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New Medical Technology Can Lead to Errors that Create Liability if Users Are Not Properly Trained

Scientific advances and improvements in medical technology are helping people to live longer and be healthier than ever before. However, the increasing use of medical technology and complex medical equipment brings with it the need for adequate training of the medical staff and professionals who will use the equipment in order to prevent causing harm or death to patients.

Technology And Medical Errors

A September, 2013 study published in the Journal of Patient Safety estimated that preventable adverse events (PAEs) or preventable medical mistakes cause approximately 440,000 patient deaths each year. Based on this estimate, researchers estimate that PAE deaths account for roughly one-sixth of all deaths that occur in US hospitals, making them the third-leading cause of death in the United States.

Experts say that preventable adverse events and near-misses often happen when new technology is introduced into a hospital or clinic setting without providing adequate training. Problems with new technology also can arise with how thoroughly new tools are tested, how well their use is understood by the medical staff, and how the tools are integrated into the healthcare delivery process.

For example, when the clinical staff at a hospital near Washington, D.C., misunderstood a confusion pop-up box on a new type of digital blood-sugar reader, they mistakenly gave insulin to a patient with low blood sugar. The patient did not medically need this insulin and it caused the patient to go into a diabetic coma.

In another case, a patient admitted to an Illinois hospital did not receive his previously prescribed psychiatric medicines for nearly three weeks because the pharmacy’s computer system was programmed to automatically cancel orders for certain types of drugs. The patient went without needed medication because nothing in the system’s programming alerted medical staff that the order for the needed drugs had been discontinued.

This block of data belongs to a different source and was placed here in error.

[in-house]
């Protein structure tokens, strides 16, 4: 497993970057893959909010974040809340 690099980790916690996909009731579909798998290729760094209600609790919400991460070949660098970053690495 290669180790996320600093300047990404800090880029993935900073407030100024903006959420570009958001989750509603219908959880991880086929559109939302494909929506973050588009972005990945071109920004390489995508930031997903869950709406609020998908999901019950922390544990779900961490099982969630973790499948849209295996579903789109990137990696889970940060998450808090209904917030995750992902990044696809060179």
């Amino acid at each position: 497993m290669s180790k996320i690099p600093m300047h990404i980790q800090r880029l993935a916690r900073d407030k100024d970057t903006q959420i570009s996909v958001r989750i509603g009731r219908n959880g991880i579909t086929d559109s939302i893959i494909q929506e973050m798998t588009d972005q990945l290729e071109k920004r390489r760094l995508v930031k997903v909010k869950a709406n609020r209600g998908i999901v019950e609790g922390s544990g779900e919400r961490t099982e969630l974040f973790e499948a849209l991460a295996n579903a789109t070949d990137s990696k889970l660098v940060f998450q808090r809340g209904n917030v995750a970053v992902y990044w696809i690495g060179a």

Reducing Medical Errors

Some hospitals and healthcare systems have become concerned about patient safety as it relates to new technology. They are establishing humanfactor research teams that investigate what can go wrong when new technology is implemented or installed. These teams then recommend ways to minimize the possible risks associated with implementing the new technology or medical equipment.

The national government is also concerned about technology and patient safety. In July, 2014, the United States Senate Subcommittee on Primary Health and Aging heard testimony from hospital quality experts. These experts urged lawmakers to establish measures to stop preventable medical errors in hospitals by increasing the Centers for Disease Control and Prevention’s role in monitoring quality of care. They also recommended implementing a patient’s bill of rights which would include the right to know:

-The safety record of any hospital, medical clinic, or nursing home;

-The costs of tests and elective procedures in advance;

-When drugs are prescribed “off label” or for uses other than the uses approved by the FDA; and

-That the teams of healthcare professionals are evaluated through 360-degree performance reviews (which include considering feedback from subordinates, peers/colleagues, supervisors, as well as patients or other interested persons).

The experienced medical malpractice lawyers at Barrett, Fasig & Brooks have 30 years of experience investigating complex medical mistake or negligence lawsuits in the Tallahassee and Southern Georgia area. If you have suffered injury or harm due to a hospital or clinic’s medical error, please contact our Tallahassee office today at 850-224-3310 to set up a free initial consultation.

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